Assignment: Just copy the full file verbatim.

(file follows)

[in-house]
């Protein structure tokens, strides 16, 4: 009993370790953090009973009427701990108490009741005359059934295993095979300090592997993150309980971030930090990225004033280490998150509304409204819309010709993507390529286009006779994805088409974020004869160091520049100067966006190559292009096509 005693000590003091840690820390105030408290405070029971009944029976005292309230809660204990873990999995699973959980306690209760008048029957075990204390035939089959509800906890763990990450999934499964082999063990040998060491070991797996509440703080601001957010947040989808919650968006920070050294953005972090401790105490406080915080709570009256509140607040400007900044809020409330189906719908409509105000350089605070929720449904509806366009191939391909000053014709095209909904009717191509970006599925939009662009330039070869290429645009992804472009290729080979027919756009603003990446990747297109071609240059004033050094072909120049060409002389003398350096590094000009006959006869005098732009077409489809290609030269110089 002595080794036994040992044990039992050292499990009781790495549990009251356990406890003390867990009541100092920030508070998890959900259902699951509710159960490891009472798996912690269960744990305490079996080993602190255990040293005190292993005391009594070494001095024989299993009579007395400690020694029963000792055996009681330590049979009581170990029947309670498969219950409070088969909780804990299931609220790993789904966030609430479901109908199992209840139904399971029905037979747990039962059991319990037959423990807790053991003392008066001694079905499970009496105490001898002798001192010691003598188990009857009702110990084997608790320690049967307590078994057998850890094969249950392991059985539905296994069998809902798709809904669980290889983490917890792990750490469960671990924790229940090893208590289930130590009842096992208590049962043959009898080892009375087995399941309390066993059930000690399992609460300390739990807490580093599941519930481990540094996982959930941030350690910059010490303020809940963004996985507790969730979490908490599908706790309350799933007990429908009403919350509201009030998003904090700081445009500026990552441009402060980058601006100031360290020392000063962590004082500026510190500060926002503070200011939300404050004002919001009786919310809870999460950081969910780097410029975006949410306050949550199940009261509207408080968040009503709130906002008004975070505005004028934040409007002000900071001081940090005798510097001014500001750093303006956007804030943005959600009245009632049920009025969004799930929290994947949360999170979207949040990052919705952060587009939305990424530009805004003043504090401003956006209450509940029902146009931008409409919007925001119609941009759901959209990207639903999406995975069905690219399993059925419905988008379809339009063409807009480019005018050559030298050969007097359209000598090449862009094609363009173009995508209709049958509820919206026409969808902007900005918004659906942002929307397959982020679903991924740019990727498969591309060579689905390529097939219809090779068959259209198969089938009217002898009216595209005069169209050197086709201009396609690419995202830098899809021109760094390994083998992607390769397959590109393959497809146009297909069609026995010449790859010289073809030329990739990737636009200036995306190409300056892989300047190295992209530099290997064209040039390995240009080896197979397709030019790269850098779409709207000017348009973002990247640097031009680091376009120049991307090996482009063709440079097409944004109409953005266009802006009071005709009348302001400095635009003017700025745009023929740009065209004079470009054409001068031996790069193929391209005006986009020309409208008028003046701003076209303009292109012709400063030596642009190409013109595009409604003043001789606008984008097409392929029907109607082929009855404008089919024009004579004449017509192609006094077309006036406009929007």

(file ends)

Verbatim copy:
[in-house]
């Protein structure tokens, strides 16, 4: 009993370790953090009973009427701990108490009741005359059934295993095979300090592997993150309980971030930090990225004033280490998150509304409204819309010709993507390529286009006779994805088409974020004869160091520049100067966006190559292009096509 005693000590003091840690820390105030408290405070029971009944029976005292309230809660204990873990999995699973959980306690209760008048029957075990204390035939089959509800906890763990990450999934499964082999063990040998060491070991797996509440703080601001957010947040989808919650968006920070050294953005972090401790105490406080915080709570009256509140607040400007900044809020409330189906719908409509105000350089605070929720449904509806366009191939391909000053014709095209909904009717191509970006599925939009662009330039070869290429645009992804472009290729080979027919756009603003990446990747297109071609240059004033050094072909120049060409002389003398350096590094000009006959006869005098732009077409489809290609030269110089 002595080794036994040992044990039992050292499990009781790495549990009251356990406890003390867990009541100092920030508070998890959900259902699951509710159960490891009472798996912690269960744990305490079996080993602190255990040293005190292993005391009594070494001095024989299993009579007395400690020694029963000792055996009681330590049979009581170990029947309670498969219950409070088969909780804990299931609220790993789904966030609430479901109908199992209840139904399971029905037979747990039962059991319990037959423990807790053991003392008066001694079905499970009496105490001898002798001192010691003598188990009857009702110990084997608790320690049967307590078994057998850890094969249950392991059985539905296994069998809902798709809904669980290889983490917890792990750490469960671990924790229940090893208590289930130590009842096992208590049962043959009898080892009375087995399941309390066993059930000690399992609460300390739990807490580093599941519930481990540094996982959930941030350690910059010490303020809940963004996985507790969730979490908490599908706790309350799933007990429908009403919350509201009030998003904090700081445009500026990552441009402060980058601006100031360290020392000063962590004082500026510190500060926002503070200011939300404050004002919001009786919310809870999460950081969910780097410029975006949410306050949550199940009261509207408080968040009503709130906002008004975070505005004028934040409007002000900071001081940090005798510097001014500001750093303006956007804030943005959600009245009632049920009025969004799930929290994947949360999170979207949040990052919705952060587009939305990424530009805004003043504090401003956006209450509940029902146009931008409409919007925001119609941009759901959209990207639903999406995975069905690219399993059925419905988008379809339009063409807009480019005018050559030298050969007097359209000598090449862009094609363009173009995508209709049958509820919206026409969808902007900005918004659906942002929307397959982020679903991924740019990727498969591309060579689905390529097939219809090779068959259209198969089938009217002898009216595209005069169209050197086709201009396609690419995202830098899809021109760094390994083998992607390769397959590109393959497809146009297909069609026995010449790859010289073809030329990739990737636009200036995306190409300056892989300047190295992209530099290997064209040039390995240009080896197979397709030019790269850098779409709207000017348009973002990247640097031009680091376009120049991307090996482009063709440079097409944004109409953005266009802006009071005709009348302001400095635009003017700025745009023929740009065209004079470009054409001068031996790069193929391209005006986009020309409208008028003046701003076209303009292109012709400063030596642009190409013109595009409604003043001789606008984008097409392929029907109607082929009855404008089919024009004579004449017509192609006094077309006036406009929007």